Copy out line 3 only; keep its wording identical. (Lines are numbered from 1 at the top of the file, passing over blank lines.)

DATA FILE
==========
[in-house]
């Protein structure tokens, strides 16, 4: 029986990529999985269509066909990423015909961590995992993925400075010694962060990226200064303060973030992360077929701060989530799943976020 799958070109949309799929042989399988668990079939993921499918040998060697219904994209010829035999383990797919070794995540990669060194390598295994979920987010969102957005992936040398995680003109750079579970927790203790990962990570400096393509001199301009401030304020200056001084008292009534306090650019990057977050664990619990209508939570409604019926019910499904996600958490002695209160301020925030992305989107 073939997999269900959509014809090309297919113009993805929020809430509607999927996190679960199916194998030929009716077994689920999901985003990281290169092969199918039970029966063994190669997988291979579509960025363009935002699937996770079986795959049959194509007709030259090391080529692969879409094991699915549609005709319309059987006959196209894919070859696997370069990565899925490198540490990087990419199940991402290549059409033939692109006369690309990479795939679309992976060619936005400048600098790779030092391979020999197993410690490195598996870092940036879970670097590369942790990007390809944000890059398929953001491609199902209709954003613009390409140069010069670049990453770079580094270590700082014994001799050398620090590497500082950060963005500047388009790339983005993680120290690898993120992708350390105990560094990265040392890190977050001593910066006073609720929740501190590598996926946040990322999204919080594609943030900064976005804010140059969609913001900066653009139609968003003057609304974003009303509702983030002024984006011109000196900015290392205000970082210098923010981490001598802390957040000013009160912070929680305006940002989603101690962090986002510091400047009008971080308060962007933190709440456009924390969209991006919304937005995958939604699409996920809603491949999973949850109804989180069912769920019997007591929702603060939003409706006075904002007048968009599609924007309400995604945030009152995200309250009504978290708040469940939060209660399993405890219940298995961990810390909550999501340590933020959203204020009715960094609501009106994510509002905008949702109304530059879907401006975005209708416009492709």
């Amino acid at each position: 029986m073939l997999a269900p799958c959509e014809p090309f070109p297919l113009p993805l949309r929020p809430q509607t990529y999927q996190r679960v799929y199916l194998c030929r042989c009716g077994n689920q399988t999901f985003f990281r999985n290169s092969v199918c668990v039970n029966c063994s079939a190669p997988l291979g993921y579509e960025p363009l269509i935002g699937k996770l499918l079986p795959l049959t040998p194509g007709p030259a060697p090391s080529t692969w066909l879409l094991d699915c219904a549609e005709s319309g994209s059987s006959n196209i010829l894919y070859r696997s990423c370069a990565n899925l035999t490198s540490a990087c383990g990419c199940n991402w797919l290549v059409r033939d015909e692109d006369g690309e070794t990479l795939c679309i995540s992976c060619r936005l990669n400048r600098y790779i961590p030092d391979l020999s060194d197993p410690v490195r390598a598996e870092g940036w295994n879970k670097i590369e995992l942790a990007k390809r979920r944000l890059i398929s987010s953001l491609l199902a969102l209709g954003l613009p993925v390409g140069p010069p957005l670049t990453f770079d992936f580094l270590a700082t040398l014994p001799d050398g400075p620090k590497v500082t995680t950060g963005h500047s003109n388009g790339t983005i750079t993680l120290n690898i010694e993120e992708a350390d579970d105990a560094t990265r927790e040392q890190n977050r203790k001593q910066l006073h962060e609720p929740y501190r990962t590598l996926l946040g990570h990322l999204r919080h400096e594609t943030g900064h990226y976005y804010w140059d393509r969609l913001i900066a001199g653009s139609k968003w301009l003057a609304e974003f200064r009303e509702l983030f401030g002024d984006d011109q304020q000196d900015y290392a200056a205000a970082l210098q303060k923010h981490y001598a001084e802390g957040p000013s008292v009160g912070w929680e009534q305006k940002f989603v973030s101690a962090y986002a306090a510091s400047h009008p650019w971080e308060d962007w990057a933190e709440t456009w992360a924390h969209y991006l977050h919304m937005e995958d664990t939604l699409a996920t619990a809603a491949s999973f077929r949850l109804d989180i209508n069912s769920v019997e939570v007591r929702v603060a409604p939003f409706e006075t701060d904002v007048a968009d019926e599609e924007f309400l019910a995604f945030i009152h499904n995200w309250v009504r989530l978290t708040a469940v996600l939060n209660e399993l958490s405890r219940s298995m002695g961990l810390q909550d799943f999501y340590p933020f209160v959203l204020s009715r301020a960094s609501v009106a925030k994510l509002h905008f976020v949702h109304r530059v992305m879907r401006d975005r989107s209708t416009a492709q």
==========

């Amino acid at each position: 029986m073939l997999a269900p799958c959509e014809p090309f070109p297919l113009p993805l949309r929020p809430q509607t990529y999927q996190r679960v799929y199916l194998c030929r042989c009716g077994n689920q399988t999901f985003f990281r999985n290169s092969v199918c668990v039970n029966c063994s079939a190669p997988l291979g993921y579509e960025p363009l269509i935002g699937k996770l499918l079986p795959l049959t040998p194509g007709p030259a060697p090391s080529t692969w066909l879409l094991d699915c219904a549609e005709s319309g994209s059987s006959n196209i010829l894919y070859r696997s990423c370069a990565n899925l035999t490198s540490a990087c383990g990419c199940n991402w797919l290549v059409r033939d015909e692109d006369g690309e070794t990479l795939c679309i995540s992976c060619r936005l990669n400048r600098y790779i961590p030092d391979l020999s060194d197993p410690v490195r390598a598996e870092g940036w295994n879970k670097i590369e995992l942790a990007k390809r979920r944000l890059i398929s987010s953001l491609l199902a969102l209709g954003l613009p993925v390409g140069p010069p957005l670049t990453f770079d992936f580094l270590a700082t040398l014994p001799d050398g400075p620090k590497v500082t995680t950060g963005h500047s003109n388009g790339t983005i750079t993680l120290n690898i010694e993120e992708a350390d579970d105990a560094t990265r927790e040392q890190n977050r203790k001593q910066l006073h962060e609720p929740y501190r990962t590598l996926l946040g990570h990322l999204r919080h400096e594609t943030g900064h990226y976005y804010w140059d393509r969609l913001i900066a001199g653009s139609k968003w301009l003057a609304e974003f200064r009303e509702l983030f401030g002024d984006d011109q304020q000196d900015y290392a200056a205000a970082l210098q303060k923010h981490y001598a001084e802390g957040p000013s008292v009160g912070w929680e009534q305006k940002f989603v973030s101690a962090y986002a306090a510091s400047h009008p650019w971080e308060d962007w990057a933190e709440t456009w992360a924390h969209y991006l977050h919304m937005e995958d664990t939604l699409a996920t619990a809603a491949s999973f077929r949850l109804d989180i209508n069912s769920v019997e939570v007591r929702v603060a409604p939003f409706e006075t701060d904002v007048a968009d019926e599609e924007f309400l019910a995604f945030i009152h499904n995200w309250v009504r989530l978290t708040a469940v996600l939060n209660e399993l958490s405890r219940s298995m002695g961990l810390q909550d799943f999501y340590p933020f209160v959203l204020s009715r301020a960094s609501v009106a925030k994510l509002h905008f976020v949702h109304r530059v992305m879907r401006d975005r989107s209708t416009a492709q």